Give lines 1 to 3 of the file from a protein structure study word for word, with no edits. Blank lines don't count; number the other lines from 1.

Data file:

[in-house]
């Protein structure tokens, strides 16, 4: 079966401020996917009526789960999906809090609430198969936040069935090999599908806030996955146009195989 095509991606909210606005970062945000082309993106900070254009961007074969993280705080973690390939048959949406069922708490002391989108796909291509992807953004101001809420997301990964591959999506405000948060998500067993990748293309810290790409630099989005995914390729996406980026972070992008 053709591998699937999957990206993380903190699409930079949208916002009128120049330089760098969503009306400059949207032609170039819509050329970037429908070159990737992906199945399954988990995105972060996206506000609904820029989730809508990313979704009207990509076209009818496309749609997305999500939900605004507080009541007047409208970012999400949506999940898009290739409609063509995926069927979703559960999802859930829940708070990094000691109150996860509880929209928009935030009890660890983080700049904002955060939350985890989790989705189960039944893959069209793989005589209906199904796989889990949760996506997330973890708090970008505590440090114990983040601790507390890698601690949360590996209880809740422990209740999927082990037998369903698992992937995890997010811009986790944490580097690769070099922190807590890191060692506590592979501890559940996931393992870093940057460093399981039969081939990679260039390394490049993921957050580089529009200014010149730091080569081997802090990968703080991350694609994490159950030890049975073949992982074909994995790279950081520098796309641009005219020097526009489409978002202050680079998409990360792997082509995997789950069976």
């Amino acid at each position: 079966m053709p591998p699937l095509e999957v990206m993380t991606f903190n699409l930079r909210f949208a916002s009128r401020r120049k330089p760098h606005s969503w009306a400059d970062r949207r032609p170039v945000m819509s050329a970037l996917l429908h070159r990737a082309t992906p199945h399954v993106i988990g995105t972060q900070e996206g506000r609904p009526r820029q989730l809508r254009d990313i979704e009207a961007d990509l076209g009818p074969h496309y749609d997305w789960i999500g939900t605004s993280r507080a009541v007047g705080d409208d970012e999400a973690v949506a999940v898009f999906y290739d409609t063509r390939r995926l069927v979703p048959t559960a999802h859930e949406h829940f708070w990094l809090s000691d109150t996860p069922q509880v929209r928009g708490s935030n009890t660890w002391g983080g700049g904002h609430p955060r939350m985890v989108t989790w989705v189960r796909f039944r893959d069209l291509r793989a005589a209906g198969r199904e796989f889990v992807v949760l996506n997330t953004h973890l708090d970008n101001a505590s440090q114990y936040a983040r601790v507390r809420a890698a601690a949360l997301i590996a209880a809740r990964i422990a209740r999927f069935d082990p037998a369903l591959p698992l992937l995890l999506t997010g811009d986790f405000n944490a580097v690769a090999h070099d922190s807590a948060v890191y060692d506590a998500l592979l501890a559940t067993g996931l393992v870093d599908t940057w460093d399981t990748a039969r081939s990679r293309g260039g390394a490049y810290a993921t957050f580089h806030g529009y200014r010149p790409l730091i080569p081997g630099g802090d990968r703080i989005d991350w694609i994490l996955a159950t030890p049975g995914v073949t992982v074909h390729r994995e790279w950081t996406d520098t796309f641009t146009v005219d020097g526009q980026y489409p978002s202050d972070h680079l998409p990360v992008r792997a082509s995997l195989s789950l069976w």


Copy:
[in-house]
């Protein structure tokens, strides 16, 4: 079966401020996917009526789960999906809090609430198969936040069935090999599908806030996955146009195989 095509991606909210606005970062945000082309993106900070254009961007074969993280705080973690390939048959949406069922708490002391989108796909291509992807953004101001809420997301990964591959999506405000948060998500067993990748293309810290790409630099989005995914390729996406980026972070992008 053709591998699937999957990206993380903190699409930079949208916002009128120049330089760098969503009306400059949207032609170039819509050329970037429908070159990737992906199945399954988990995105972060996206506000609904820029989730809508990313979704009207990509076209009818496309749609997305999500939900605004507080009541007047409208970012999400949506999940898009290739409609063509995926069927979703559960999802859930829940708070990094000691109150996860509880929209928009935030009890660890983080700049904002955060939350985890989790989705189960039944893959069209793989005589209906199904796989889990949760996506997330973890708090970008505590440090114990983040601790507390890698601690949360590996209880809740422990209740999927082990037998369903698992992937995890997010811009986790944490580097690769070099922190807590890191060692506590592979501890559940996931393992870093940057460093399981039969081939990679260039390394490049993921957050580089529009200014010149730091080569081997802090990968703080991350694609994490159950030890049975073949992982074909994995790279950081520098796309641009005219020097526009489409978002202050680079998409990360792997082509995997789950069976």
């Amino acid at each position: 079966m053709p591998p699937l095509e999957v990206m993380t991606f903190n699409l930079r909210f949208a916002s009128r401020r120049k330089p760098h606005s969503w009306a400059d970062r949207r032609p170039v945000m819509s050329a970037l996917l429908h070159r990737a082309t992906p199945h399954v993106i988990g995105t972060q900070e996206g506000r609904p009526r820029q989730l809508r254009d990313i979704e009207a961007d990509l076209g009818p074969h496309y749609d997305w789960i999500g939900t605004s993280r507080a009541v007047g705080d409208d970012e999400a973690v949506a999940v898009f999906y290739d409609t063509r390939r995926l069927v979703p048959t559960a999802h859930e949406h829940f708070w990094l809090s000691d109150t996860p069922q509880v929209r928009g708490s935030n009890t660890w002391g983080g700049g904002h609430p955060r939350m985890v989108t989790w989705v189960r796909f039944r893959d069209l291509r793989a005589a209906g198969r199904e796989f889990v992807v949760l996506n997330t953004h973890l708090d970008n101001a505590s440090q114990y936040a983040r601790v507390r809420a890698a601690a949360l997301i590996a209880a809740r990964i422990a209740r999927f069935d082990p037998a369903l591959p698992l992937l995890l999506t997010g811009d986790f405000n944490a580097v690769a090999h070099d922190s807590a948060v890191y060692d506590a998500l592979l501890a559940t067993g996931l393992v870093d599908t940057w460093d399981t990748a039969r081939s990679r293309g260039g390394a490049y810290a993921t957050f580089h806030g529009y200014r010149p790409l730091i080569p081997g630099g802090d990968r703080i989005d991350w694609i994490l996955a159950t030890p049975g995914v073949t992982v074909h390729r994995e790279w950081t996406d520098t796309f641009t146009v005219d020097g526009q980026y489409p978002s202050d972070h680079l998409p990360v992008r792997a082509s995997l195989s789950l069976w």